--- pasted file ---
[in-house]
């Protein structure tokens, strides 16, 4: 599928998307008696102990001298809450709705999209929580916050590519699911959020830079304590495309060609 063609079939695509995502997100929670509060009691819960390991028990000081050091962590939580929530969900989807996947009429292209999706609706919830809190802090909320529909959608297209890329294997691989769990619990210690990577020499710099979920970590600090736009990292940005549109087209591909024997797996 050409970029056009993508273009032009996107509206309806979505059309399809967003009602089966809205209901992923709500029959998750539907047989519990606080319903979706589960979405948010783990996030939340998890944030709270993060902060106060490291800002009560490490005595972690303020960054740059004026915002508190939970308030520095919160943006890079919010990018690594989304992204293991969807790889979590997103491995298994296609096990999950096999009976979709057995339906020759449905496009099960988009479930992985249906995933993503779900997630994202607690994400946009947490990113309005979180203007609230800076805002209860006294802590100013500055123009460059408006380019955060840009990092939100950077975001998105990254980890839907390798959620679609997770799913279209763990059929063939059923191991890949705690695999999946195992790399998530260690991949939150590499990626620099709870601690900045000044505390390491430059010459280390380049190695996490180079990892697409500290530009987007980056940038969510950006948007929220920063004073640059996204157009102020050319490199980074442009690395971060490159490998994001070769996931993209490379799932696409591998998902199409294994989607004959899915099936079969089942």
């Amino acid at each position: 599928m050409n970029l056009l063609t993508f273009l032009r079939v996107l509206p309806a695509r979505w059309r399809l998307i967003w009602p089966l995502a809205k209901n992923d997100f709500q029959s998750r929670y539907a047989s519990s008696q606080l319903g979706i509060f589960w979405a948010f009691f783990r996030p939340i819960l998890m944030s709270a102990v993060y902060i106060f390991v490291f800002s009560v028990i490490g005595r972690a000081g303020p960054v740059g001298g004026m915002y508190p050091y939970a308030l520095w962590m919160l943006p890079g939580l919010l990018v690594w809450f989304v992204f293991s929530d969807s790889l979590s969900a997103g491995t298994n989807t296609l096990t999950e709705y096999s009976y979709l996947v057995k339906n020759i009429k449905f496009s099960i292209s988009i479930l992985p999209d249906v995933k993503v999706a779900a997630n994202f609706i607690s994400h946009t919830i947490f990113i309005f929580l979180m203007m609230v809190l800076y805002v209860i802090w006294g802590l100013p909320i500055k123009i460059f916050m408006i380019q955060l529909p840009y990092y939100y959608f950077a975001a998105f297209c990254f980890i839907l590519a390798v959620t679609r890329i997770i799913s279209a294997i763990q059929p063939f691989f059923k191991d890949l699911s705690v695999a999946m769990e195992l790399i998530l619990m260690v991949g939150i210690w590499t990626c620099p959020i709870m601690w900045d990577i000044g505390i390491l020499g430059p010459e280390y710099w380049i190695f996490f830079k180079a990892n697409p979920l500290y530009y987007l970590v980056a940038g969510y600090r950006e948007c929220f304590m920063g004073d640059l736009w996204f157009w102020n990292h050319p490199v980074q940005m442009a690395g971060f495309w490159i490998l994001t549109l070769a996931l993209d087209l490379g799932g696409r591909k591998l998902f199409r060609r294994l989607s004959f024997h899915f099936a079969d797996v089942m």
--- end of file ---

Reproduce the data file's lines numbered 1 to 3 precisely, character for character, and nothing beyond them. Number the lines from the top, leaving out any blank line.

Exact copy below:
[in-house]
């Protein structure tokens, strides 16, 4: 599928998307008696102990001298809450709705999209929580916050590519699911959020830079304590495309060609 063609079939695509995502997100929670509060009691819960390991028990000081050091962590939580929530969900989807996947009429292209999706609706919830809190802090909320529909959608297209890329294997691989769990619990210690990577020499710099979920970590600090736009990292940005549109087209591909024997797996 050409970029056009993508273009032009996107509206309806979505059309399809967003009602089966809205209901992923709500029959998750539907047989519990606080319903979706589960979405948010783990996030939340998890944030709270993060902060106060490291800002009560490490005595972690303020960054740059004026915002508190939970308030520095919160943006890079919010990018690594989304992204293991969807790889979590997103491995298994296609096990999950096999009976979709057995339906020759449905496009099960988009479930992985249906995933993503779900997630994202607690994400946009947490990113309005979180203007609230800076805002209860006294802590100013500055123009460059408006380019955060840009990092939100950077975001998105990254980890839907390798959620679609997770799913279209763990059929063939059923191991890949705690695999999946195992790399998530260690991949939150590499990626620099709870601690900045000044505390390491430059010459280390380049190695996490180079990892697409500290530009987007980056940038969510950006948007929220920063004073640059996204157009102020050319490199980074442009690395971060490159490998994001070769996931993209490379799932696409591998998902199409294994989607004959899915099936079969089942």
């Amino acid at each position: 599928m050409n970029l056009l063609t993508f273009l032009r079939v996107l509206p309806a695509r979505w059309r399809l998307i967003w009602p089966l995502a809205k209901n992923d997100f709500q029959s998750r929670y539907a047989s519990s008696q606080l319903g979706i509060f589960w979405a948010f009691f783990r996030p939340i819960l998890m944030s709270a102990v993060y902060i106060f390991v490291f800002s009560v028990i490490g005595r972690a000081g303020p960054v740059g001298g004026m915002y508190p050091y939970a308030l520095w962590m919160l943006p890079g939580l919010l990018v690594w809450f989304v992204f293991s929530d969807s790889l979590s969900a997103g491995t298994n989807t296609l096990t999950e709705y096999s009976y979709l996947v057995k339906n020759i009429k449905f496009s099960i292209s988009i479930l992985p999209d249906v995933k993503v999706a779900a997630n994202f609706i607690s994400h946009t919830i947490f990113i309005f929580l979180m203007m609230v809190l800076y805002v209860i802090w006294g802590l100013p909320i500055k123009i460059f916050m408006i380019q955060l529909p840009y990092y939100y959608f950077a975001a998105f297209c990254f980890i839907l590519a390798v959620t679609r890329i997770i799913s279209a294997i763990q059929p063939f691989f059923k191991d890949l699911s705690v695999a999946m769990e195992l790399i998530l619990m260690v991949g939150i210690w590499t990626c620099p959020i709870m601690w900045d990577i000044g505390i390491l020499g430059p010459e280390y710099w380049i190695f996490f830079k180079a990892n697409p979920l500290y530009y987007l970590v980056a940038g969510y600090r950006e948007c929220f304590m920063g004073d640059l736009w996204f157009w102020n990292h050319p490199v980074q940005m442009a690395g971060f495309w490159i490998l994001t549109l070769a996931l993209d087209l490379g799932g696409r591909k591998l998902f199409r060609r294994l989607s004959f024997h899915f099936a079969d797996v089942m």